On a college campus, we have many machines in a handful of computer labs. Most run Windows 7, some are still on XP. We use Deep Freeze to ensure that when a computer is rebooted, it is back to the state we originally put it in.
We do not use roaming profiles. When a domain user logs onto a machine, it takes a considerable amount of time get to the desktop, as the local profile needs to be built for that user. It is my understanding that a large chunk of this time is much of the software installed creating user preferences (using the default profile RunOnce registry keys), just as it would after a reboot post-installation.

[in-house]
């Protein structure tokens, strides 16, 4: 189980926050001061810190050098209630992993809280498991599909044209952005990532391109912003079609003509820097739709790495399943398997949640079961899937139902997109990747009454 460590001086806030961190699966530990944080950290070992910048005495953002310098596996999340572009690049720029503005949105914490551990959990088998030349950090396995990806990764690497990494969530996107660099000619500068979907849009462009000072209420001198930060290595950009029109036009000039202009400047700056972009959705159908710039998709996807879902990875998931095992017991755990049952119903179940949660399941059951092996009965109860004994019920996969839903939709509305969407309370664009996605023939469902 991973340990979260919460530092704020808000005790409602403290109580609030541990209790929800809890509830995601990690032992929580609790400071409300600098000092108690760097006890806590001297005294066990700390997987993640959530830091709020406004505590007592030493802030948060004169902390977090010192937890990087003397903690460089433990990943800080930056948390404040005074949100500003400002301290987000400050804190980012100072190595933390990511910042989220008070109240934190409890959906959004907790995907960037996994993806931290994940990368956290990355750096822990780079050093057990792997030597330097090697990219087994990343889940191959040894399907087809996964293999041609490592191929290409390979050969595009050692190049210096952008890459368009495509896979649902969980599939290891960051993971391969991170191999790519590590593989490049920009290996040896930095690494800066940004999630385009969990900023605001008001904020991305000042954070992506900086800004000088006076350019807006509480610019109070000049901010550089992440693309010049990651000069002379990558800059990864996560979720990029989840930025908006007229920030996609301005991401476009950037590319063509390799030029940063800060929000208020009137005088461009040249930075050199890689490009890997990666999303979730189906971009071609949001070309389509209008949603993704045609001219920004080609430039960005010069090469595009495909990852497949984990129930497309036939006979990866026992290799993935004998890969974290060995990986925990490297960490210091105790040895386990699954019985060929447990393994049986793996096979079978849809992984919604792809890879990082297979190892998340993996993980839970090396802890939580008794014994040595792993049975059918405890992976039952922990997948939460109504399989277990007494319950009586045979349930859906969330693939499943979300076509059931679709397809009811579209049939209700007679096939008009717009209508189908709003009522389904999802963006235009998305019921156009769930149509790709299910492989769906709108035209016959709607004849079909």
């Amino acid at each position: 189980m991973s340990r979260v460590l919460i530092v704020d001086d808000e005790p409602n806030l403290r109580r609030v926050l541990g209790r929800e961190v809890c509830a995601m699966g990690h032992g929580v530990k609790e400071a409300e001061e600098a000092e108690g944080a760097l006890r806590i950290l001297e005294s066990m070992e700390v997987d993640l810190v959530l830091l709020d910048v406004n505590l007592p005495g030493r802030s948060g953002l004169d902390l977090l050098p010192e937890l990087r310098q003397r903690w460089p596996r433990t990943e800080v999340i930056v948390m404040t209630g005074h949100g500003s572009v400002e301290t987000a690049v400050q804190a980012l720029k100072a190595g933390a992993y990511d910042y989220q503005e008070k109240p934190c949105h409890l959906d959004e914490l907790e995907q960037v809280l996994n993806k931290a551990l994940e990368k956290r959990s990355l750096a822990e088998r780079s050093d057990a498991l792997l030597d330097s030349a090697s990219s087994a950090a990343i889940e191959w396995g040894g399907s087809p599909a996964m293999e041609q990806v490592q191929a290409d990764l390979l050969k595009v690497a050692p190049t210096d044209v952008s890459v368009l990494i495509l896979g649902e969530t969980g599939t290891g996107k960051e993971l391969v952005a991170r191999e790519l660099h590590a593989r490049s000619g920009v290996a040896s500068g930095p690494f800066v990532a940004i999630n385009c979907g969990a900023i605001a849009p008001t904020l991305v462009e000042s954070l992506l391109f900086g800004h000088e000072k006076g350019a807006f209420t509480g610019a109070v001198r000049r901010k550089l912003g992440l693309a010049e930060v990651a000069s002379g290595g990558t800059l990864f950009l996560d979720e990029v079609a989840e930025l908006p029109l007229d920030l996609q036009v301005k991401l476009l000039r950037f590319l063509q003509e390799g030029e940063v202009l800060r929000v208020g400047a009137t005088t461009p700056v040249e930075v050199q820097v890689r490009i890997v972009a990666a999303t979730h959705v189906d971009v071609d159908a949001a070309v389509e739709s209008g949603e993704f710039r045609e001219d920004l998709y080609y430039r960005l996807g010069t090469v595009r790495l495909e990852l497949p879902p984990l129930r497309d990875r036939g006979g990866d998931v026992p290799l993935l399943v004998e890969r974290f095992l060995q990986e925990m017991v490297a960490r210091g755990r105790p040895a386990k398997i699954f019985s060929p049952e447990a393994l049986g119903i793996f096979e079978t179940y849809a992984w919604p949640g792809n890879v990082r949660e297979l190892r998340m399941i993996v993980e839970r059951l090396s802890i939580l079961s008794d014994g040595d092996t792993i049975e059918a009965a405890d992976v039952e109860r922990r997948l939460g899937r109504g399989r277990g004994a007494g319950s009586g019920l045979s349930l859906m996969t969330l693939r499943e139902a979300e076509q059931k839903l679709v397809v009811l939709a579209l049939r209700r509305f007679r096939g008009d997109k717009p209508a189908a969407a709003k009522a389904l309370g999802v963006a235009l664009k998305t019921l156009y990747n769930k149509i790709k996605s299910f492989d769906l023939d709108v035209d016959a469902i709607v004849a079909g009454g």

Because of Deep Freeze, even if the user logs on to the machine frequently, their profile still needs to be rebuilt, as the system goes back to a state where their profile doesn't exist upon reboot.
The default profile itself only weighs in at 5MB.
I thought I saw a tool awhile back to optimize this process, but I cannot remember the name of it, or find something similar.
How can I optimize the first logon of a user so that it finishes quickly?